University Park at SIUE is home to two very important economic development engines that drive the greater metropolitan St. Louis region. Residing in University Park since 1983, the Leadership Council Southwestern Illinois is the longest standing tenant. The Edwardsville/Glen Carbon Chamber of Commerce is a relative newcomer to the Park. Both organizations can be found at 200 University Park Drive.
The Leadership Council takes pride in fostering economic growth in Madison and St. Clair counties by strengthening public and private partnerships. This allows partners to focus on job growth and retention. According to Ellen Krohne, executive director, the Council’s University Park location could not be better to help it achieve its mission. Describing the space as “community agnostic,” Krohne said it is exactly what her organization needs to serve its constituency fairly without the appearance of favoring one municipality over another.
“We want a place that everybody feels like they can be on neutral ground,” she said. “I wouldn’t think there could be another spot that would be better.”
Its close proximity to the SIUE campus allows the Leadership Council to take advantage of many benefits, including access to student workers and interns. The organization's executive director also works closely with the University senior leadership team. Krohne said the Leadership Council also has been involved in important studies with faculty members and administrators through the years, such as the comprehensive Vision 2020 plan for the region.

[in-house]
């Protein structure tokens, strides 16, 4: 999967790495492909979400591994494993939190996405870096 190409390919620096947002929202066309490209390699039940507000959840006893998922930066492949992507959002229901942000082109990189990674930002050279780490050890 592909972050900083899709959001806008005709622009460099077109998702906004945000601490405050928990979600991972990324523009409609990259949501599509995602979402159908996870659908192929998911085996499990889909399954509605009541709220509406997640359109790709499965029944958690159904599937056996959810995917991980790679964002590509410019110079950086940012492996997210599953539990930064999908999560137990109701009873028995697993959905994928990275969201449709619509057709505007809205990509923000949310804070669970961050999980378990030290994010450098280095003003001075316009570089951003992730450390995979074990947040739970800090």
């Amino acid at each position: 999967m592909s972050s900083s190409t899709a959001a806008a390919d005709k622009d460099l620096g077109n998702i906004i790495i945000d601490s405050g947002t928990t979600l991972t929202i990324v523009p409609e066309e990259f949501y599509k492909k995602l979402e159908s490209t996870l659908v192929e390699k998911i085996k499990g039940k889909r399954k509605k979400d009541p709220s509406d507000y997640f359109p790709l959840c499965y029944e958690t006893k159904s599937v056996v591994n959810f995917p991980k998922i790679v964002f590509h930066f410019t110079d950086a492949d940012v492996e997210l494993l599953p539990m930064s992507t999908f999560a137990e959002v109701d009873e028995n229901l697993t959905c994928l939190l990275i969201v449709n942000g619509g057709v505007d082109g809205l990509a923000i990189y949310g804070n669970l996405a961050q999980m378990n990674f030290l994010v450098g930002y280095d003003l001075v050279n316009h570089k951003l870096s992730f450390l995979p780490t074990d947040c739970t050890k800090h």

The Ed/Glen Chamber prides itself as a trusted resource for local information. The membership-based non-profit organization strives to establish strong relationships between businesses and citizens of the Edwardsville and Glen Carbon communities. Dedicated to delivering event information, member job postings, and relocation information to new families and organizations, the Chamber’s mission is to advocate for the interest of business in order to promote the local economy and provide networking and educational resources for its membership.
Desiree Bennyhoff, the Chamber’s director, said the organization’s location in University Park is “a great central location for both communities.” She added, “It’s a great access point for SIUE parents to visit and learn more about the community in which their child will be living and learning.”
The Chamber’s affiliation with the University allows it to reach students and their parents through programs like SIUE’s freshman orientation, Springboard to Success, and numerous panel discussions, training opportunities and professional development programs throughout the year. The Chamber is able to provide relocation guides and field questions about both of the communities it represents. It works with the University during its annual fundraising event to reach local businesses and has had a consistent presence at the University’s annual Block Party, which is a city-sponsored event to welcome students back each fall. It hosts a tent at the University’s annual welcome back celebration and uses the proceeds to fund three SIUE student scholarships worth a total of $3,500.
Bennyhoff said through her organization’s close proximity to the Leadership Council, she hopes to work more closely with her neighbor to navigate interested parties to the proper resources and spark even more regional economic development initiatives.